As I said, all this disputation is unseemly and should be unnecessary. One should not have to waste one’s time on his kind of trivia – though maybe that is the point of the exercise. Anyway, the story was not over yet because Borgonovo was back with another salvo, this time falling back on the oldest trick in the trade of the academic pedant attacking a rival: quoting from other people’s negative reviews.[10] (Not a good idea either, because anybody who has ever written a book on a contended area such as this one is bound to get adverse criticism. As for people in glass houses …well.) Needless to say, there were no quotations from the more positive reviews The Year of Disappearances received and even the ‘negative’ reviews, which Borgonovo quoted, were not that negative at all when seen in retrospect. For when I went back to look at them I was rather surprised – and slightly ashamed perhaps, considering how I reacted at the time, that they did have a lot of rather positive things to say. So the following letter went back to the Examiner. (When an interview with Aidan Higgins on the same paper on the same day mentioned Beckett’s famous quotation I could not resist including it.) This letter went unpublished, though I did not lose any sleep over that. It was time to draw a line under it. But here it is for the record.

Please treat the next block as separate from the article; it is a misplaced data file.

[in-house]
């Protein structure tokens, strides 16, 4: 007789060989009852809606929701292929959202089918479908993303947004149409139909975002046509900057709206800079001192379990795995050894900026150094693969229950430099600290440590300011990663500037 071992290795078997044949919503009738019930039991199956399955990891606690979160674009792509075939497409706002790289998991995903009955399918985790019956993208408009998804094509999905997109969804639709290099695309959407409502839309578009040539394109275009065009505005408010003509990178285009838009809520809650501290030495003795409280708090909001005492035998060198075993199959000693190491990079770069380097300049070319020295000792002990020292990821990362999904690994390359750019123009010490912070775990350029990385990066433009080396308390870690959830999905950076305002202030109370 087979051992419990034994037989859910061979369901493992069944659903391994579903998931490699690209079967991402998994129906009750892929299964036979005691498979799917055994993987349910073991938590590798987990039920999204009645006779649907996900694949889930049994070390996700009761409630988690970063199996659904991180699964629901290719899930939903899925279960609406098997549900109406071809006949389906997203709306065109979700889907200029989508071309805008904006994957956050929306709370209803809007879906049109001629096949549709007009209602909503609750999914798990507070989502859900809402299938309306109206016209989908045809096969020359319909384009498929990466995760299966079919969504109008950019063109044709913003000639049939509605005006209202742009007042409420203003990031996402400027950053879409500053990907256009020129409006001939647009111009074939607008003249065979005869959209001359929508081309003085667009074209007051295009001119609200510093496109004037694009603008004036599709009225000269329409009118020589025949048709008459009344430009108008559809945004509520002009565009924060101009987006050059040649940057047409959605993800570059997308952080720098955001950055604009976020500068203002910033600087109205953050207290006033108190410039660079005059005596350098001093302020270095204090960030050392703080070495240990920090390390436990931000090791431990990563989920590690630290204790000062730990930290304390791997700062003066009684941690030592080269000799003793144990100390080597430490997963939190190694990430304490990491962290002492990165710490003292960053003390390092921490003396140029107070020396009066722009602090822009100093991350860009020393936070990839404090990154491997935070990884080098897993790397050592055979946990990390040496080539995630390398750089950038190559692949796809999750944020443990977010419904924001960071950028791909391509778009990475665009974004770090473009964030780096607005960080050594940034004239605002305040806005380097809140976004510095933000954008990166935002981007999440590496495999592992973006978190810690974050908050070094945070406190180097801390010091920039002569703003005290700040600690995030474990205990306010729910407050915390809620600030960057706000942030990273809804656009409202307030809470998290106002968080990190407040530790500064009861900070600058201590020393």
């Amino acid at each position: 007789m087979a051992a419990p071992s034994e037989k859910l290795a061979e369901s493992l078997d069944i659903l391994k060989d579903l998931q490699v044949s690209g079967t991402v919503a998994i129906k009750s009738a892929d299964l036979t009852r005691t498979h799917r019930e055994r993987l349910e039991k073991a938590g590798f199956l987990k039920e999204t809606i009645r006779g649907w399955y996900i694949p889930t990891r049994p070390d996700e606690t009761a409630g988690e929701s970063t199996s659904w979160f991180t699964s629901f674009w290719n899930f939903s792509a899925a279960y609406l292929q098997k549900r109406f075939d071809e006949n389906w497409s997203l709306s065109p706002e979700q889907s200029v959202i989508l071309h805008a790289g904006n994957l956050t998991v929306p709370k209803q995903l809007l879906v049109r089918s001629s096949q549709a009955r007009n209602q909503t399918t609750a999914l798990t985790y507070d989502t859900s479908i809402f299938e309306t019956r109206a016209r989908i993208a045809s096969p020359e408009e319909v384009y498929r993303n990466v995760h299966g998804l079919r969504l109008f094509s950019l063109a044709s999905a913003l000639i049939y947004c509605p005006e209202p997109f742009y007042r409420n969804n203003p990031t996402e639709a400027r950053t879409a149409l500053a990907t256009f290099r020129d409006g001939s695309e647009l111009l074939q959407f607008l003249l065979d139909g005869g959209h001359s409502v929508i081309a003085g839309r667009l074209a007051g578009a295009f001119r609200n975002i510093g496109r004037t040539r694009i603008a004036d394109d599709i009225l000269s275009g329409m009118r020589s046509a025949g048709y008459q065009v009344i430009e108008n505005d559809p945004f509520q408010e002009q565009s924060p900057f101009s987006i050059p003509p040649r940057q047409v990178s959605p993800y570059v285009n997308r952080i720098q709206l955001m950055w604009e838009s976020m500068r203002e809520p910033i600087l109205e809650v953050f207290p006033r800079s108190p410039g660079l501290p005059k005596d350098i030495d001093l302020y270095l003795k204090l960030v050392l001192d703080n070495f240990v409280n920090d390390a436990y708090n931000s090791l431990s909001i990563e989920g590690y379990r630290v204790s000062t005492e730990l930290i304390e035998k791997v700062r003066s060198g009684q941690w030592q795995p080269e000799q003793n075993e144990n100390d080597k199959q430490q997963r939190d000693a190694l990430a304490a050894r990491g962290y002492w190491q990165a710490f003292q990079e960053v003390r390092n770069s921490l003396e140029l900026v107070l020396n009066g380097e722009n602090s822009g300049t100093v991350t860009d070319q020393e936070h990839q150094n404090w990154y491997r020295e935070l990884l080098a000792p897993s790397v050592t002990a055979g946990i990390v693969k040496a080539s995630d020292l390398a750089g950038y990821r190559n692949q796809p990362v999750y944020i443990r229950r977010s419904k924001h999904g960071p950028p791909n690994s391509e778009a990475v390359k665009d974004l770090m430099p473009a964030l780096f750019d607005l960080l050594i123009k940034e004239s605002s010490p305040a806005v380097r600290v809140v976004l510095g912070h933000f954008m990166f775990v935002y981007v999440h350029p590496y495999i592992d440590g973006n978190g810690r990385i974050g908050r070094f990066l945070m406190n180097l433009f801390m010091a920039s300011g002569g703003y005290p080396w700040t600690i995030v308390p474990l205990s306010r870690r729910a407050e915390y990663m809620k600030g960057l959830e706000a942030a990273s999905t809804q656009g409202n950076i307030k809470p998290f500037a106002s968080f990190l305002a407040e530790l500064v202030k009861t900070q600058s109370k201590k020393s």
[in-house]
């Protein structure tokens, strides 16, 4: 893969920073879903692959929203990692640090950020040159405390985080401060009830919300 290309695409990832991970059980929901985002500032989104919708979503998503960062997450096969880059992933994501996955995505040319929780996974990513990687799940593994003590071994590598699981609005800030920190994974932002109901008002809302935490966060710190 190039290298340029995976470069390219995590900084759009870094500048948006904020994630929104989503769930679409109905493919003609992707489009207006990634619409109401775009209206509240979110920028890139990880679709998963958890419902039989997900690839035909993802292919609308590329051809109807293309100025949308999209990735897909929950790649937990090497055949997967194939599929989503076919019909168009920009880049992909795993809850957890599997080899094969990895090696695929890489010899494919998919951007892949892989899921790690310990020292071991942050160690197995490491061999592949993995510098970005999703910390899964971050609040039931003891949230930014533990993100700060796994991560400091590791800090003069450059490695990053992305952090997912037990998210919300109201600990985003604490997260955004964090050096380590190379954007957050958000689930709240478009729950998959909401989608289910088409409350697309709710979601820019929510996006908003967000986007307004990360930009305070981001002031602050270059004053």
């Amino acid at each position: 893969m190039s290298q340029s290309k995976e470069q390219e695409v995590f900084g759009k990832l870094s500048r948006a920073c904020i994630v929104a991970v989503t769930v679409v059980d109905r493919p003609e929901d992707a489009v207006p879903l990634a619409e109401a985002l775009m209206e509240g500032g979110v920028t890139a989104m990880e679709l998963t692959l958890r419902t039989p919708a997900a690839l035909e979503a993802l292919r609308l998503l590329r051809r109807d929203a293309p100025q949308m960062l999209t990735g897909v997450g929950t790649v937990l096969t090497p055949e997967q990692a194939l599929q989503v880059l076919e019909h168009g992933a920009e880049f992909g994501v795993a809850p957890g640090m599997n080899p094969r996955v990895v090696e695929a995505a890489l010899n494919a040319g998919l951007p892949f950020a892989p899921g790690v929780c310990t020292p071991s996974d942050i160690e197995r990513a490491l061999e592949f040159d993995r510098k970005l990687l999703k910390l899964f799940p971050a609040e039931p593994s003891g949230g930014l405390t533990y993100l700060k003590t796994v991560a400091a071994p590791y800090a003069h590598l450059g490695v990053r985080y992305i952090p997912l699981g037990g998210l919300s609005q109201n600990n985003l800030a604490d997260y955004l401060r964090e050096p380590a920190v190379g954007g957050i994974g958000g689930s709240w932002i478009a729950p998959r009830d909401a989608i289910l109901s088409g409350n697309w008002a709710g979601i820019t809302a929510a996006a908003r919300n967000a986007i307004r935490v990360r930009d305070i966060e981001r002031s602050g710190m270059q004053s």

In the Name of the Republic?